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Fingerprint Evidence Supports Laptops Thefts

The Court of Appeals affirms defendant’s conviction of grand theft for stealing two laptop computers valued at $2,700 and $20 in cash from a vehicle parked at a shopping mall garage; defendant’s fingerprint was found on the small metal box in which the vehicle owner kept cash for tolls and parking fees, and the circumstantial evidence supported the trial conclusion that defendant stole the cash and computers.

Sitting as fact finder, the trial court found that the circumstantial evidence combined with the victim’s testimony reasonably precluded the hypothesis that defendant had handled the victim’s money box at some time other than the commission of the theft. The trial judge concluded there would have been no other reason for defendant to have been in the vehicle other than to consummate the theft.

On appeal, defendant does not contest that the larceny occurred, but he does dispute the sufficiency of the evidence proving he was the “criminal agent.” We see no reason to disturb the trial judge’s verdict.

The legal principles governing the probative value of fingerprint evidence have been settled for a century. It is true, as defendant contends, that a mere fingerprint viewed in isolation, wholly independently of any contextual circumstances, often falls far short of proving guilt. But it is equally true the circumstances tending to reasonably exclude the hypothesis that the print was impressed at a time other than that of the crime need not be circumstances completely independent of the fingerprint, and may properly include circumstances such as the location of the print, the character of the place or premises where it was found and the accessibility of the general public to the object on which the print was impressed. A latent fingerprint found at the scene of the crime, shown to be that of an accused, tends to show that he was at the scene of the crime.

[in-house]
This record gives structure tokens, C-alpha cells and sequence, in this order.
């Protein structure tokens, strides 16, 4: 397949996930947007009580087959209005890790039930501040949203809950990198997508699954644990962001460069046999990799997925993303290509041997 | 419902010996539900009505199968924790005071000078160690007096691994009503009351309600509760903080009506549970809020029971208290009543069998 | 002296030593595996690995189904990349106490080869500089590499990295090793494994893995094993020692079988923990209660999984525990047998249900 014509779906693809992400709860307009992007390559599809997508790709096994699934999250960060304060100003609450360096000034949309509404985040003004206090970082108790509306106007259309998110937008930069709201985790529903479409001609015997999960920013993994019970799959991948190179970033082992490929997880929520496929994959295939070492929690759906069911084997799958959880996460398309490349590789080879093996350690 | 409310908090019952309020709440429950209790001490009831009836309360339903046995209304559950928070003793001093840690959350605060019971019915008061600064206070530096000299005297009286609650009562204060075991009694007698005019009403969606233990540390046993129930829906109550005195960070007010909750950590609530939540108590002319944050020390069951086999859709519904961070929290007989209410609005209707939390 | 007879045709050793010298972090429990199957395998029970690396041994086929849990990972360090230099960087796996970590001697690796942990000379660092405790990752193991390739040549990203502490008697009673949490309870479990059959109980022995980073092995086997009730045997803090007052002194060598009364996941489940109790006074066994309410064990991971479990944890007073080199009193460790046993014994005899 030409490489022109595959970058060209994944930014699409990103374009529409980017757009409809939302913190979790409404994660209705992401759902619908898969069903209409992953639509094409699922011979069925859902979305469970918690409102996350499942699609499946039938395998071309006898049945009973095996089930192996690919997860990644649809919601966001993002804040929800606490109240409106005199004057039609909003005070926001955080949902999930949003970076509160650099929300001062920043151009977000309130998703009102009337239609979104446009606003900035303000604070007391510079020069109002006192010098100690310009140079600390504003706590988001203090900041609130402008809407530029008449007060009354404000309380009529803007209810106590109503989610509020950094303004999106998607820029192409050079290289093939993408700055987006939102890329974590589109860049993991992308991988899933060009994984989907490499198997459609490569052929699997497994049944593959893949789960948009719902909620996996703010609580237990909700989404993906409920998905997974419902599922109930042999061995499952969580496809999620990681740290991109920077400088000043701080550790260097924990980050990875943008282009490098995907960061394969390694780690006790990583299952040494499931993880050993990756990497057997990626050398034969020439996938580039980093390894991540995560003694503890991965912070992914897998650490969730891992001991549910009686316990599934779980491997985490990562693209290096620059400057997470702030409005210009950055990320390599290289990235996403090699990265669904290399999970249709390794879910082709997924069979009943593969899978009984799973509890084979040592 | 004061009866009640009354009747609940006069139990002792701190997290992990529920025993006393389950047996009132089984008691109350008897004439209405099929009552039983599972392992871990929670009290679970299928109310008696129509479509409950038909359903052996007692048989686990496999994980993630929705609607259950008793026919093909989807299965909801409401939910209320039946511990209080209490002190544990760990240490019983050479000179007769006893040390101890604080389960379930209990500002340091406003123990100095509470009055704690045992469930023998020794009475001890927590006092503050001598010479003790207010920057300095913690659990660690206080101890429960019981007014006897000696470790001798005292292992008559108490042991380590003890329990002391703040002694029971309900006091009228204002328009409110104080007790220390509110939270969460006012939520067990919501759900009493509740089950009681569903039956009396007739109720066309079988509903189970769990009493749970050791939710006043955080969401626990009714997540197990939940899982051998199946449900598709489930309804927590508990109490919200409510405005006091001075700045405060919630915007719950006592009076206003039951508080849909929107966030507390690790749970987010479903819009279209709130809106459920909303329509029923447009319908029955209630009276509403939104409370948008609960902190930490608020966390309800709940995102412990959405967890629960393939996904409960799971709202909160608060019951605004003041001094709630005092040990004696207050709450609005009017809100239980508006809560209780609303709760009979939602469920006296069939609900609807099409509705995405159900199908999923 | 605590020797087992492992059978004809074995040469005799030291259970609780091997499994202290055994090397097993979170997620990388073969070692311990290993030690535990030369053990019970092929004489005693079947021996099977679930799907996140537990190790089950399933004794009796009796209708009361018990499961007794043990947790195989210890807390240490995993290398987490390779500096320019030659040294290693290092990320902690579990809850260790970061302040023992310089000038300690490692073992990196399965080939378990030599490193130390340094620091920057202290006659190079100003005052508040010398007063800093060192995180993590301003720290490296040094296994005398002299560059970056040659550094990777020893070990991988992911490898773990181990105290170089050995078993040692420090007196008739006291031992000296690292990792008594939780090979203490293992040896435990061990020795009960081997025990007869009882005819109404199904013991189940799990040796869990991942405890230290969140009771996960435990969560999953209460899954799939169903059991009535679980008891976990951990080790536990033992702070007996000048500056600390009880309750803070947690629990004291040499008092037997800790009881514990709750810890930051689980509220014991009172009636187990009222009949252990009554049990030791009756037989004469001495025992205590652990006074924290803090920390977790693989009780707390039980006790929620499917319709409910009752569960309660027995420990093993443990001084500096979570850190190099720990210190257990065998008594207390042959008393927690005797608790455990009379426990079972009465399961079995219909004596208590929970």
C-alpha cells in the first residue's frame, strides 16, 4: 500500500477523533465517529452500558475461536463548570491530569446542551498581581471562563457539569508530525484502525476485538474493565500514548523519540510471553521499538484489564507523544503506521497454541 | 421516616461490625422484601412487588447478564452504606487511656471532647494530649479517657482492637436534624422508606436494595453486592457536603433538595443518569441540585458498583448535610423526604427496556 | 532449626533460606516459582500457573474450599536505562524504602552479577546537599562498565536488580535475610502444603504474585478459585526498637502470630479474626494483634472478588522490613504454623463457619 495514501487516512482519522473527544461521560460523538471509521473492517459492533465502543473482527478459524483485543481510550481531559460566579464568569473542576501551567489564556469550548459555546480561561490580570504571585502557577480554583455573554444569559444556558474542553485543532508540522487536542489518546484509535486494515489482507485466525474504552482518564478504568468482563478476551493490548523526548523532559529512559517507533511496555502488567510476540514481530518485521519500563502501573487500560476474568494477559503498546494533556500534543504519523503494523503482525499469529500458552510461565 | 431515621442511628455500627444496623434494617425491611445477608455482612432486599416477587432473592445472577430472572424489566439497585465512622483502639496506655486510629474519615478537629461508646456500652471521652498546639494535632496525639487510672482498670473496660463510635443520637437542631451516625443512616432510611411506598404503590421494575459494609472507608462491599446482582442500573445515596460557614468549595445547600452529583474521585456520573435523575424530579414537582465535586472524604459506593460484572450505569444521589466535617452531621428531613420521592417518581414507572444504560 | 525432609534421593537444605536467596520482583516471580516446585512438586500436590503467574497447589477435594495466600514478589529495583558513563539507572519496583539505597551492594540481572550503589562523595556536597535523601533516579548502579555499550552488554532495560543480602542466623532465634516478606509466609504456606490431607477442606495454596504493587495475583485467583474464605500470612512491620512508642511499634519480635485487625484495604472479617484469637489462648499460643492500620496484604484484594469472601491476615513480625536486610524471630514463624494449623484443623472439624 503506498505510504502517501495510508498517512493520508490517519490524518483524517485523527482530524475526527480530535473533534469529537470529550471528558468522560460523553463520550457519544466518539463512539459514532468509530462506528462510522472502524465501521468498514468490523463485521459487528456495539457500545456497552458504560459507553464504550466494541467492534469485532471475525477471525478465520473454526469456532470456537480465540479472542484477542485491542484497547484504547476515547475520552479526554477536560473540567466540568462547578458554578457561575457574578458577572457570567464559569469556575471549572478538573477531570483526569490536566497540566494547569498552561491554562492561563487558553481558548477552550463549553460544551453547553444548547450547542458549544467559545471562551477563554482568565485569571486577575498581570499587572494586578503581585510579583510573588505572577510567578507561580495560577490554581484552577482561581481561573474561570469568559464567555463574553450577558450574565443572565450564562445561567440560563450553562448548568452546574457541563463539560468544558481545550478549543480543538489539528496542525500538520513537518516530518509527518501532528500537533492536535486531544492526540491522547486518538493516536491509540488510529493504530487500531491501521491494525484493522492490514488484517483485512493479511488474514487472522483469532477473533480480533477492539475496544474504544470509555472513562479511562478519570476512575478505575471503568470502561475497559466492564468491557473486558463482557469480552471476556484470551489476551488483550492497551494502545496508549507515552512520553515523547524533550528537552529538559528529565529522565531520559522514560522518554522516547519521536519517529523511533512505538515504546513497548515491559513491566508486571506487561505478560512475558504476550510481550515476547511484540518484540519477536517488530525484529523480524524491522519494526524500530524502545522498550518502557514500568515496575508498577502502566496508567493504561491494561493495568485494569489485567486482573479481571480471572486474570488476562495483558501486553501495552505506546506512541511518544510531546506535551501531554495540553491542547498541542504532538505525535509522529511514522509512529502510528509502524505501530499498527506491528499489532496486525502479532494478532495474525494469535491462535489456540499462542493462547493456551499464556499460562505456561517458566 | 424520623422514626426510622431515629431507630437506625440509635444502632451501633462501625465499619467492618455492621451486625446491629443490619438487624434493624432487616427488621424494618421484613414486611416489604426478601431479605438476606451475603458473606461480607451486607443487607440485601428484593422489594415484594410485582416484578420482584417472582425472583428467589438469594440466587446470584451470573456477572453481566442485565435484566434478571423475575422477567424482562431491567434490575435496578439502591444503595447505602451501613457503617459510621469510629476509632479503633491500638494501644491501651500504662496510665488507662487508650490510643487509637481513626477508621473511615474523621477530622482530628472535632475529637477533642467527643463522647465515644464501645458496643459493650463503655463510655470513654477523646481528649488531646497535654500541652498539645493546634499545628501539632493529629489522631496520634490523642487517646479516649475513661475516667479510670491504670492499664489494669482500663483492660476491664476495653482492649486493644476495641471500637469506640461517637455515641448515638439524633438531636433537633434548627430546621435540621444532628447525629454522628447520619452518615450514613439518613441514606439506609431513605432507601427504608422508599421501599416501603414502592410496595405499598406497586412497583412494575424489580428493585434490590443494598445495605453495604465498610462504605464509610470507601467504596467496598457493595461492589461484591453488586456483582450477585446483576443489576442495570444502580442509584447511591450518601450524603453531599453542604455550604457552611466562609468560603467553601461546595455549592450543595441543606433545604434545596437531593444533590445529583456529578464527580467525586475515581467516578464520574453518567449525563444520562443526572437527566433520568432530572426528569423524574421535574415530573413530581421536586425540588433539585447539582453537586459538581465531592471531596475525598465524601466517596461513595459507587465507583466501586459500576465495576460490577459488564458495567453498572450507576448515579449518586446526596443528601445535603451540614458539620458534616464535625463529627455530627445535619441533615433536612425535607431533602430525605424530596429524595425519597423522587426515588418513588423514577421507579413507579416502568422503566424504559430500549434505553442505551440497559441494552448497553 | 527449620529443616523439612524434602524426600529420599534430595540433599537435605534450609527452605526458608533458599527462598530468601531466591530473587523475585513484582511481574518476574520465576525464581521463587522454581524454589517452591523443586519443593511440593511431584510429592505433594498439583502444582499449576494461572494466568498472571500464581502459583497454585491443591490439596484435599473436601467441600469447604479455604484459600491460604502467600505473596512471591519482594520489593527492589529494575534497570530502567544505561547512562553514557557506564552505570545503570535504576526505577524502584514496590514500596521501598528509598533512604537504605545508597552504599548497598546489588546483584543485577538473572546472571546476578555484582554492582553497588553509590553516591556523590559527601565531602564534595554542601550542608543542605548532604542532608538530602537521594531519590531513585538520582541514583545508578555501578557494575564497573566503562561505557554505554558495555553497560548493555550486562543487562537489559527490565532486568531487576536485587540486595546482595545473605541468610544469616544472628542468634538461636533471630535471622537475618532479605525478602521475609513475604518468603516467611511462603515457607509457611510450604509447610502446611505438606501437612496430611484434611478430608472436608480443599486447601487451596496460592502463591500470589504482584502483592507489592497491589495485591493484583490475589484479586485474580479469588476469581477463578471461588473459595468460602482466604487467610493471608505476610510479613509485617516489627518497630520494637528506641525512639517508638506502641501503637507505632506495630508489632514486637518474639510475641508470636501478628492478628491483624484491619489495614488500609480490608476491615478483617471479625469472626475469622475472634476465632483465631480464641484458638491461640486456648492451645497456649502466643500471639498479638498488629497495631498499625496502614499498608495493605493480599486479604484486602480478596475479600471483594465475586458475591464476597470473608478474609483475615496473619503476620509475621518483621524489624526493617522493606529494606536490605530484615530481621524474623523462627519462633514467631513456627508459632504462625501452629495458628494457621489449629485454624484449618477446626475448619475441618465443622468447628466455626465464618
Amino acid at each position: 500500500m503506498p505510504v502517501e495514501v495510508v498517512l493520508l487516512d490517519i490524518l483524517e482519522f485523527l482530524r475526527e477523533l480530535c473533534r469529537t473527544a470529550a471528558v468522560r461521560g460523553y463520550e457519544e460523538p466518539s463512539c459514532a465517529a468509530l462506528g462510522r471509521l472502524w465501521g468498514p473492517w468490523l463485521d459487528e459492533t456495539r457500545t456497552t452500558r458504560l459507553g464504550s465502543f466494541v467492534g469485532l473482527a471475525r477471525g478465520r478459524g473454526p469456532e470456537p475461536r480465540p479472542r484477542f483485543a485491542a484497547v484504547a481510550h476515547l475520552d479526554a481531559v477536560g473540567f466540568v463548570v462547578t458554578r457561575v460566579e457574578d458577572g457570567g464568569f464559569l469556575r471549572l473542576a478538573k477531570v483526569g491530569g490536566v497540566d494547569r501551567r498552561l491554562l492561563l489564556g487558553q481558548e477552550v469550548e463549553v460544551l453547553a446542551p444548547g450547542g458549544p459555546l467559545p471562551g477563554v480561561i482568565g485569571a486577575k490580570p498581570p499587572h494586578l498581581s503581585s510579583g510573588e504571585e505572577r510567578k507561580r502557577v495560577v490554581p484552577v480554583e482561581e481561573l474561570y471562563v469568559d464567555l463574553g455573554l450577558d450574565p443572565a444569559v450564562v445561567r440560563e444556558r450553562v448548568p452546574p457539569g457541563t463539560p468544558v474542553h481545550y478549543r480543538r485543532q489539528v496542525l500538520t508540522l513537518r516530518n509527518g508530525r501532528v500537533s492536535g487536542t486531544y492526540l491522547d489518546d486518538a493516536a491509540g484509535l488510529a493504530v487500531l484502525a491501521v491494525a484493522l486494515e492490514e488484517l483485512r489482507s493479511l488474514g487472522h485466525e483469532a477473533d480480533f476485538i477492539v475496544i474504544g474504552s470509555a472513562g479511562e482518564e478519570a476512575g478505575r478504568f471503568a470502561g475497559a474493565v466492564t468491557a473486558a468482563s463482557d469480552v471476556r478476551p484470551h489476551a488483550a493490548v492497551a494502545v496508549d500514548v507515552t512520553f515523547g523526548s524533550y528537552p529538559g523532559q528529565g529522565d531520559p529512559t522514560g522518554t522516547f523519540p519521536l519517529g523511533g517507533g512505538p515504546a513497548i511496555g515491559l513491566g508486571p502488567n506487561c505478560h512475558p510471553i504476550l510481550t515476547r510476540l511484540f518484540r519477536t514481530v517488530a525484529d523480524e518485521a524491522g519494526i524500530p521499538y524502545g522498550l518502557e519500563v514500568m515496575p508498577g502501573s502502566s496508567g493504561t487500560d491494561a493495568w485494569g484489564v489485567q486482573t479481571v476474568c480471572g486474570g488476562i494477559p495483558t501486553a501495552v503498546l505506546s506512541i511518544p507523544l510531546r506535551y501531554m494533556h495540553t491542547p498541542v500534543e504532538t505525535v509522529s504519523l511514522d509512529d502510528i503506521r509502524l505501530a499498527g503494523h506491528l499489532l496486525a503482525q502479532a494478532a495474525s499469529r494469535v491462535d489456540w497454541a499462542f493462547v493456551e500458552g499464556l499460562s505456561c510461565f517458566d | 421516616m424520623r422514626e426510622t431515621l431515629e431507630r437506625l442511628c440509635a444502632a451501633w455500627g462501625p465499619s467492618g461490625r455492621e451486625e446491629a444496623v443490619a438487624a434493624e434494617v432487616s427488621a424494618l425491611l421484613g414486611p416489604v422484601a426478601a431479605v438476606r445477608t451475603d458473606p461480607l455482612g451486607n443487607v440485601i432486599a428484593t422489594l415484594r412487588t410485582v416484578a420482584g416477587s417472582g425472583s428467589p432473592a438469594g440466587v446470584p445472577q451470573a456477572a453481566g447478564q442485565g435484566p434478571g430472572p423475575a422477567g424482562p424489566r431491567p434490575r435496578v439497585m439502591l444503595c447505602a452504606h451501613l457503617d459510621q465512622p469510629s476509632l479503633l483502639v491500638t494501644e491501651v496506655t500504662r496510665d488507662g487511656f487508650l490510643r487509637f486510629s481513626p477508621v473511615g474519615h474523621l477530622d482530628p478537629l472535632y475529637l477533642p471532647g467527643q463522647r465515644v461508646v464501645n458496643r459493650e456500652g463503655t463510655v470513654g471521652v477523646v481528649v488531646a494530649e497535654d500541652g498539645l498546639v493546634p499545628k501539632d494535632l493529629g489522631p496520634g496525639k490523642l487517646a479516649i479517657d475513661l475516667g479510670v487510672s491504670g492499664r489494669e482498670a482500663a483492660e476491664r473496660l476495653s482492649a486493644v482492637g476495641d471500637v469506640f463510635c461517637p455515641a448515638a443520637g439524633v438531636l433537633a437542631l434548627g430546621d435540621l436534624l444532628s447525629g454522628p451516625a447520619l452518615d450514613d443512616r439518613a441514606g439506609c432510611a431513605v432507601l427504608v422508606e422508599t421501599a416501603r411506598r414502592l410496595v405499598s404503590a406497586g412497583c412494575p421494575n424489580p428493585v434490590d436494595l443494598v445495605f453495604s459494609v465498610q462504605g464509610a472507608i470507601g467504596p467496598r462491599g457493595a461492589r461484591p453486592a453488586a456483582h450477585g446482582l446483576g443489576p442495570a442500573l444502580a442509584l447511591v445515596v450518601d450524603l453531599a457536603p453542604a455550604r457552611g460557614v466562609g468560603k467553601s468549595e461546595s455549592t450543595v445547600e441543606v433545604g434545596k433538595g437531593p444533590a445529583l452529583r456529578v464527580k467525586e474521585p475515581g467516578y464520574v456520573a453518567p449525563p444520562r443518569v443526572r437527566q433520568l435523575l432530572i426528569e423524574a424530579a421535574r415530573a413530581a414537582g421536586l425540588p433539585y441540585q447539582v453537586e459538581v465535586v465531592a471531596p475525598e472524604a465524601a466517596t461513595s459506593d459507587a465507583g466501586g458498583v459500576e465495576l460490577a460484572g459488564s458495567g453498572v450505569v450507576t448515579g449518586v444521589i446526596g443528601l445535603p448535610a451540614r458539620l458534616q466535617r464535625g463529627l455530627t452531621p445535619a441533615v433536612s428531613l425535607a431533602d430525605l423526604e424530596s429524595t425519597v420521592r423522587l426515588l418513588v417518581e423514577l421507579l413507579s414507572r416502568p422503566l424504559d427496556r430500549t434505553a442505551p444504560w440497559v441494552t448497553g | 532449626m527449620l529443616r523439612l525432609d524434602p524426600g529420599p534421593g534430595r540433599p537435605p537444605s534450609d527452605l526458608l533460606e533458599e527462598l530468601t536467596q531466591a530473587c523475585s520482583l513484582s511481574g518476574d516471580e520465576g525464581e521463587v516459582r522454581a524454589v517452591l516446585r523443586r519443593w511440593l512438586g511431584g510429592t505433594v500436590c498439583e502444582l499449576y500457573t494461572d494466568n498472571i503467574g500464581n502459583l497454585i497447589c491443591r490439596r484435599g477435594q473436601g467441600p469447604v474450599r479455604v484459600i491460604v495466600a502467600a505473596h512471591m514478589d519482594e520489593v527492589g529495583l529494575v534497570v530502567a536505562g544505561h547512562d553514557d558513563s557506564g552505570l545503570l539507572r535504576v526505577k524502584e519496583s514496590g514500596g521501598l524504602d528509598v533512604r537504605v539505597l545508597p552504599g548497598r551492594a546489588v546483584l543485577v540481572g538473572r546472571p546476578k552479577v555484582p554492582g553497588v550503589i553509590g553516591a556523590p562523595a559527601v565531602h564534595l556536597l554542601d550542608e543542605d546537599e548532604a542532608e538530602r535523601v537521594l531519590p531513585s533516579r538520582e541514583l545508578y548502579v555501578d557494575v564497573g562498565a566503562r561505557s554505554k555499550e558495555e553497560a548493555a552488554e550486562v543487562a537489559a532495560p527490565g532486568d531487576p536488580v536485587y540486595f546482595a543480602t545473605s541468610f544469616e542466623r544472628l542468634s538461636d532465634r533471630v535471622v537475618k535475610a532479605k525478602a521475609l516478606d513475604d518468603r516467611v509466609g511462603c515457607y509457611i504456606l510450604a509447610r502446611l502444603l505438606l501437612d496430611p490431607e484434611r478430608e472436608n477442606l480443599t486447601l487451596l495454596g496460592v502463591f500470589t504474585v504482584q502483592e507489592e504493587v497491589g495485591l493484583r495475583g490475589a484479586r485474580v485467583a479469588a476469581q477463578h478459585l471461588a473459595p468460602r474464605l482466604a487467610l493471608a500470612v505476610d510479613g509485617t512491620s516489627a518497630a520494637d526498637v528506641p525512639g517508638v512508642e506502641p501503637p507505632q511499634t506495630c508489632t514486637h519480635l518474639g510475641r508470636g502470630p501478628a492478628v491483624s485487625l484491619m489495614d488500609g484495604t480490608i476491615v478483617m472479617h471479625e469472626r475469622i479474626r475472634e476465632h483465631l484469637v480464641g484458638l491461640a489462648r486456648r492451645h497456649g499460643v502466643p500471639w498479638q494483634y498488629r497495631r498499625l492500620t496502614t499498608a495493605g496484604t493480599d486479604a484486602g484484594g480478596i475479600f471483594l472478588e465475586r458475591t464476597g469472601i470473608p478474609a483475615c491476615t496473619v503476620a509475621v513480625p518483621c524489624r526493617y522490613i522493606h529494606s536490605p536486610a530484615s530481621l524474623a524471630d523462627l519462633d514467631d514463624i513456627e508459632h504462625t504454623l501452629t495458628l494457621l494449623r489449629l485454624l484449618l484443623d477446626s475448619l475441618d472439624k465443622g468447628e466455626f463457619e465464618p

As defendant’s counsel correctly conceded in the trial court, the fingerprint evidence proved defendant’s guilt in taking the money from the small metal box. The victim had seen the money that very day, around noon, in the metal box kept in the center console of the vehicle. He discovered the money missing after driving away from the mall parking lot. Defendant’s fingerprint on the box proved he had handled it. The victim’s testimony that he had never seen defendant, did not know him and certainly had never given him access to his vehicle closed the circumstantial loop and demonstrated that defendant had taken the money while the vehicle was parked in the mall parking lot. These facts proved that defendant had no business or reason to be in the victim’s vehicle.

It would also be naïve to suppose that defendant, while stealing $20 from the victim’s metal box, did not also steal the two laptop computers (worth far more) at the same time. There is no evidence in the case to support an inference that someone other than defendant entered the victim’s vehicle and stole the laptop computers during the same, purely coincidental time frame in which defendant took the money.

Viewed in their totality, the circumstances of this case provide ample evidence from which a rational fact finder could conclude that defendant stole the money and the laptop computers from the victim’s vehicle.

Winslow v. Commonwealth (Kelsey) No. 1447-13-4, Dec. 23, 2014; Arlington County Cir.Ct. (Newman) Dusty Sparrow, APD, for appellant; Susan Baumgartner, AAG, for appellee. VLW 014-7-377, 8 pp.

VLW 014-7-377

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